hamptons local events, express news group

Story - News

Nov 20, 2014 3:20 PMPublication: The Southampton Press

Southampton Town Budget Passes Along Party Lines As Board Battles

Nov 28, 2014 11:08 AM

The Southampton Town Board approved a $88.6 million operating budget for 2015 by a bare majority last week, with the board’s two Republicans standing alone in opposition to a number of last-minute changes.

The final hour of a months-long budget crafting process was notable for the retooling of more than $1 million in spending to accommodate a number of new hires and increases in road repair funding, as well as by the discord raised among board members—a rarity in the 11 months that the current board has been serving together.

Town Comptroller Len Marchese also shared with the board that most town residents will be getting a rebate check from the state this year, equivalent to approximately 1.4 percent of their total town tax bill, thanks to the town staying below the state-mandated 1.5-percent cap on tax levy increases.

In the end, on Thursday, November 20, Town Board members Stan Glinka and Christine Scalera voted against the final budget, despite having disagreed with only a handful of the changes and polices it represented, while Supervisor Anna Throne-Holst and board members Brad Bender and Bridget Fleming provided the majority votes for approval. The same split decided several of the final amendments, including the official ending of a “hiring freeze,” a schedule of salary hikes for non-union employees, and the hiring of three employees not included in the supervisor’s original spending proposal.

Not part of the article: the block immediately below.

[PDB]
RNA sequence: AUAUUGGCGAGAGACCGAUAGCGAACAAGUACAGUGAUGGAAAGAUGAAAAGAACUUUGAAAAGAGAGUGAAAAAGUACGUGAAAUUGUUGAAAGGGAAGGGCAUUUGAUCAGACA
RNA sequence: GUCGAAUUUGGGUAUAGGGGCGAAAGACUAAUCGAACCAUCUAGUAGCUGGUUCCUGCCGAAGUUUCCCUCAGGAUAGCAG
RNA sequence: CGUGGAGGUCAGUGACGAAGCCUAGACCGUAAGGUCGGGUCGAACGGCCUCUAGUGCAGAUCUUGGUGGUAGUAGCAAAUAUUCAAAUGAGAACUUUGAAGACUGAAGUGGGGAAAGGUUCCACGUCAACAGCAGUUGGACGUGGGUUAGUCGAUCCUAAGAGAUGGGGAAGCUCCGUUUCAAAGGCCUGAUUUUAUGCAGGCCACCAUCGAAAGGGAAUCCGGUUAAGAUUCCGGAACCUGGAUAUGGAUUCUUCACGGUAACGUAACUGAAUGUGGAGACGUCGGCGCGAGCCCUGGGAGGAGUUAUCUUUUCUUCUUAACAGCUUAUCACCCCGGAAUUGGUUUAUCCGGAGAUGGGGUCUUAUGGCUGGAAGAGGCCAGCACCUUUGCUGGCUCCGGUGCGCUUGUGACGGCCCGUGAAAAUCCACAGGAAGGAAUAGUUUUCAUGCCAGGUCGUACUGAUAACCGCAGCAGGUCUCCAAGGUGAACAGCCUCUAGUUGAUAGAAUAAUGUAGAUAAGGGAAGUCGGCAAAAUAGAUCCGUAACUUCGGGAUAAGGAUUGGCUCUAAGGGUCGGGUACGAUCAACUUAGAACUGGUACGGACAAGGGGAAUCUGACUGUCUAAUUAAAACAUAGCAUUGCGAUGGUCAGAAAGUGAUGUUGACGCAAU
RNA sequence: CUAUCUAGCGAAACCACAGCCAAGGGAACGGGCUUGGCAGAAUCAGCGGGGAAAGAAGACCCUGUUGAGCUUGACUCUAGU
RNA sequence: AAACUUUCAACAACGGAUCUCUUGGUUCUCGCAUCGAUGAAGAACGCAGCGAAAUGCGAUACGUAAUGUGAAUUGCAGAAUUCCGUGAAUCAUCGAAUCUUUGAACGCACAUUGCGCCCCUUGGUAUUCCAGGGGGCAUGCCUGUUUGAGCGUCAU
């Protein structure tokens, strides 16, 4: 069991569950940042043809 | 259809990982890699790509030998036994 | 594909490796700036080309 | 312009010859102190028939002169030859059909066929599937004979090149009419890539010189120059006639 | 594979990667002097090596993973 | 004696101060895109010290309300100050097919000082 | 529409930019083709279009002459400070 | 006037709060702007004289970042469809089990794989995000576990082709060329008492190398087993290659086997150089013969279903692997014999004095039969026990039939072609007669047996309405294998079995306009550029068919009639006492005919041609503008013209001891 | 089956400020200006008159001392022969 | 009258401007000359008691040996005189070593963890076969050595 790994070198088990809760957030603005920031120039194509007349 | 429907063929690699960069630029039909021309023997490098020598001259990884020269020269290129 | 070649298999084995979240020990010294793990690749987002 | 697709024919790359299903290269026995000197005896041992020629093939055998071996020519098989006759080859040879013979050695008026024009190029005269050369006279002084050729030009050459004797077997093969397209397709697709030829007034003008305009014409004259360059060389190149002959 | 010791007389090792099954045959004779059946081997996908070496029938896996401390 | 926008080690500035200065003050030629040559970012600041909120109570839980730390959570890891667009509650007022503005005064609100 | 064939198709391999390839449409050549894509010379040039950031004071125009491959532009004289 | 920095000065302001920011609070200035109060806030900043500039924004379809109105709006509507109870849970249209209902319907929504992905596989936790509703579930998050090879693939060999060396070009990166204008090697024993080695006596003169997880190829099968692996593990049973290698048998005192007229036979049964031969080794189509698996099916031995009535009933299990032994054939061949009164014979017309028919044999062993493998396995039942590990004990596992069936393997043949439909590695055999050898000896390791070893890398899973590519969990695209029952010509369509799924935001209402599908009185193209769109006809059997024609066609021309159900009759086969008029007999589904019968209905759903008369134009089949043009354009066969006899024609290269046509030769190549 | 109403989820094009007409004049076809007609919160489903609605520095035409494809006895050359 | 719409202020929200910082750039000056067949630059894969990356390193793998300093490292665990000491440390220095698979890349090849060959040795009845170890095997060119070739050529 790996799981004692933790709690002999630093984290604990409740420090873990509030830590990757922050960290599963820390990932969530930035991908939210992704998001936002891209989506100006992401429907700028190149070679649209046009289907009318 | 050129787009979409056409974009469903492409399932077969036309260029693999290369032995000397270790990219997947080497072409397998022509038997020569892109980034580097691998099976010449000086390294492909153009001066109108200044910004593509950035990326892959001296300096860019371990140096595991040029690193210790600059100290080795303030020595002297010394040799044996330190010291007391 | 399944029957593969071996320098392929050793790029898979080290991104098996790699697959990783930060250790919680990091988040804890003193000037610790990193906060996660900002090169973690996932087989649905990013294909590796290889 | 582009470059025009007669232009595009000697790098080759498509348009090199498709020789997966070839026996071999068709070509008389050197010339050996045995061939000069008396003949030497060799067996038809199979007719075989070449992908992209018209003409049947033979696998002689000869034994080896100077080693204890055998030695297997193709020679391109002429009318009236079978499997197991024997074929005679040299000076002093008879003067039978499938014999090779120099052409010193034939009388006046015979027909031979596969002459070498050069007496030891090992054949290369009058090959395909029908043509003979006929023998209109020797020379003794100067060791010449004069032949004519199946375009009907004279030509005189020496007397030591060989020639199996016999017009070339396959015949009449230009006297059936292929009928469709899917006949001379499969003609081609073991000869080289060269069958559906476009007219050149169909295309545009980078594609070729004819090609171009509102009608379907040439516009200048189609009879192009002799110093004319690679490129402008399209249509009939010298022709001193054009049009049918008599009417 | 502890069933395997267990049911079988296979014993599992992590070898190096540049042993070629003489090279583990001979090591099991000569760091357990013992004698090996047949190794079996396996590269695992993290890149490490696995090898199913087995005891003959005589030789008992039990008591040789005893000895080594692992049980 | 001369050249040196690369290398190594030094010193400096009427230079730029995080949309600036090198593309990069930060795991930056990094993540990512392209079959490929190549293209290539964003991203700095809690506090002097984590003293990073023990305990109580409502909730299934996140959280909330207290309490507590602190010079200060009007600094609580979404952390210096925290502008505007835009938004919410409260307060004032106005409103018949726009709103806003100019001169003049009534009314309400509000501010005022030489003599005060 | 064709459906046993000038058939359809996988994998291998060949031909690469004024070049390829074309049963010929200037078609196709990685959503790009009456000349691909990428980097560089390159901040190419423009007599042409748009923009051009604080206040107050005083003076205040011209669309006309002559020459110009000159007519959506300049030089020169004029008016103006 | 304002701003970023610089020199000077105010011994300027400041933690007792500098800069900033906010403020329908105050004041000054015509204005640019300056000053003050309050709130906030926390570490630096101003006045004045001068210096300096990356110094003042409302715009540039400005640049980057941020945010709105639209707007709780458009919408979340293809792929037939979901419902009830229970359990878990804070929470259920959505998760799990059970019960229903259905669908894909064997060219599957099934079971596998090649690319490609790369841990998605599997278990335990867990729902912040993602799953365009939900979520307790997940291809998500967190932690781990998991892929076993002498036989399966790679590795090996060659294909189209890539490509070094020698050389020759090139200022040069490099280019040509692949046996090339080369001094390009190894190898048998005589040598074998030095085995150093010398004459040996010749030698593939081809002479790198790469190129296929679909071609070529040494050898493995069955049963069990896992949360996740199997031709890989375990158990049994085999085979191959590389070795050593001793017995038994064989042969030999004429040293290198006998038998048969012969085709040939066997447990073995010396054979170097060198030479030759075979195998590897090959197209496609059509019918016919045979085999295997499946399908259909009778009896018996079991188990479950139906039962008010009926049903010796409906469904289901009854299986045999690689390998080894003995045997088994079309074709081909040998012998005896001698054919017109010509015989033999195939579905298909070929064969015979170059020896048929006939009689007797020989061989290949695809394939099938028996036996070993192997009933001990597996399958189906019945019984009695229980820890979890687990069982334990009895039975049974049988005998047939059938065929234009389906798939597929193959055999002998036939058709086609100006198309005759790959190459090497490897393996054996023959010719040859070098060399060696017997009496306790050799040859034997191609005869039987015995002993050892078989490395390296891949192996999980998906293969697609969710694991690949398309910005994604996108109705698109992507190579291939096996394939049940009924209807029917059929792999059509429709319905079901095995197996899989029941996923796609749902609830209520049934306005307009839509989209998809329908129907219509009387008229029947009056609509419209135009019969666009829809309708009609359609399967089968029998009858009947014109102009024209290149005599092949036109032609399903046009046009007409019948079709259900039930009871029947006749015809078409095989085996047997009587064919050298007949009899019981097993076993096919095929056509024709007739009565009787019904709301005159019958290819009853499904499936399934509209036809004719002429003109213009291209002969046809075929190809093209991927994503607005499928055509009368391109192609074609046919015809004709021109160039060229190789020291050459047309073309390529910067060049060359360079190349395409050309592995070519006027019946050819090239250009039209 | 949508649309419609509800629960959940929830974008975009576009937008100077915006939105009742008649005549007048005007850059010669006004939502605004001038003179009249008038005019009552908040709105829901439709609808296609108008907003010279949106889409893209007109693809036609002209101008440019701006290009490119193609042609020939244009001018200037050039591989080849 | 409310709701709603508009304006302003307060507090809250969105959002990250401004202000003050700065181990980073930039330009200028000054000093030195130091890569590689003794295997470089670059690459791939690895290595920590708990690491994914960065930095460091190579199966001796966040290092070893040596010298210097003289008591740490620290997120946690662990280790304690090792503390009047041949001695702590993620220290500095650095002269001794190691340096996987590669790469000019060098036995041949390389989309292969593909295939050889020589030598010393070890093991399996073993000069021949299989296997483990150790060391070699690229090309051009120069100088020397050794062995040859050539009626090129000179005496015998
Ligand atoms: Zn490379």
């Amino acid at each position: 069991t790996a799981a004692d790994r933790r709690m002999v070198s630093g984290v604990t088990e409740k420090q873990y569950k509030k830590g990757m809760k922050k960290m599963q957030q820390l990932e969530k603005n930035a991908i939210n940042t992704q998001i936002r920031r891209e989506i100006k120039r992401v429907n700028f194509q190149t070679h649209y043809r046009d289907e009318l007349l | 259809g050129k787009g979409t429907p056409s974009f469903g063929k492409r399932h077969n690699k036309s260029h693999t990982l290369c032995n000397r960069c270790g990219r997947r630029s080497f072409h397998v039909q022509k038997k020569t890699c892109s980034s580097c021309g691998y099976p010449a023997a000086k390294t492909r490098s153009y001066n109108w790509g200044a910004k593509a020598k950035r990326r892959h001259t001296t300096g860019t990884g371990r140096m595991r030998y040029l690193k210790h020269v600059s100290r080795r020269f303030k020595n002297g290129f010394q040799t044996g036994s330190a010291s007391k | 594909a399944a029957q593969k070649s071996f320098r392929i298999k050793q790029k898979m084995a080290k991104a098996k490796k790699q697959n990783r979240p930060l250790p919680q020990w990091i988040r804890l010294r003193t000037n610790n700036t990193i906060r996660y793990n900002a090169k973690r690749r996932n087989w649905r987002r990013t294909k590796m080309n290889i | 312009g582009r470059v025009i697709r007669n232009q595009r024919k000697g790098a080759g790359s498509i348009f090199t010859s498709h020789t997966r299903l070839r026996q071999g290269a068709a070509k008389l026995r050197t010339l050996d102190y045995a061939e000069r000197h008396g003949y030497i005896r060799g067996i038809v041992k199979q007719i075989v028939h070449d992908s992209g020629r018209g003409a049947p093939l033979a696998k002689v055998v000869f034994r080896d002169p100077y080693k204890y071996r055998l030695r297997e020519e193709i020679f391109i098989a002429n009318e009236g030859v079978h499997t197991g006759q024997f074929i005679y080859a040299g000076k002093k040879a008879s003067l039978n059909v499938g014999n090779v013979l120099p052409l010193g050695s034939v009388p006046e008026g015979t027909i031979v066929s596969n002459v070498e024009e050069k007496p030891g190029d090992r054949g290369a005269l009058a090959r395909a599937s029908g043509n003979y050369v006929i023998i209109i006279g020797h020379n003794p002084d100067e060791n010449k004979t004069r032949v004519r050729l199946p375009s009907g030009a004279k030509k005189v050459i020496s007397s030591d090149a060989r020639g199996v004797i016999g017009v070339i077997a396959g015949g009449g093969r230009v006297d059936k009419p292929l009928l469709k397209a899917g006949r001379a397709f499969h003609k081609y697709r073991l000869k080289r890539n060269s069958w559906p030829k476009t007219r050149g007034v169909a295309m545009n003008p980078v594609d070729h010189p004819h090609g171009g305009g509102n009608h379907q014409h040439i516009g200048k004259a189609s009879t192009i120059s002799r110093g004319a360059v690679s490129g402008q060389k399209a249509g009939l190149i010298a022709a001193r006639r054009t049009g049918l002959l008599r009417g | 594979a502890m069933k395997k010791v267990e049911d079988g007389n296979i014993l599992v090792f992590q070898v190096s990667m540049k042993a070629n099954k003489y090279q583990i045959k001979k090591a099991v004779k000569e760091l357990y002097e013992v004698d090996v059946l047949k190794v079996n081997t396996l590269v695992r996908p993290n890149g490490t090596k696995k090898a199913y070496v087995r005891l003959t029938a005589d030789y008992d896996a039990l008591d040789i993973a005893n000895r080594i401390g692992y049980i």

The board, in a mixture of split and unanimous votes, cut several positions that had been in the original budget and added others, along with cutting hundreds of thousands in spending in various corners of the plan and finding an additional $370,000 in tax revenues that it directed primarily to the Highway Department’s roadways maintenance funding.

The end result was a budget that increased spending by another $160,000 over what Ms. Throne-Holst had proposed with her initial draft in late September—or a total hike of approximately $3.3 million over the current year’s $85.3 million budget.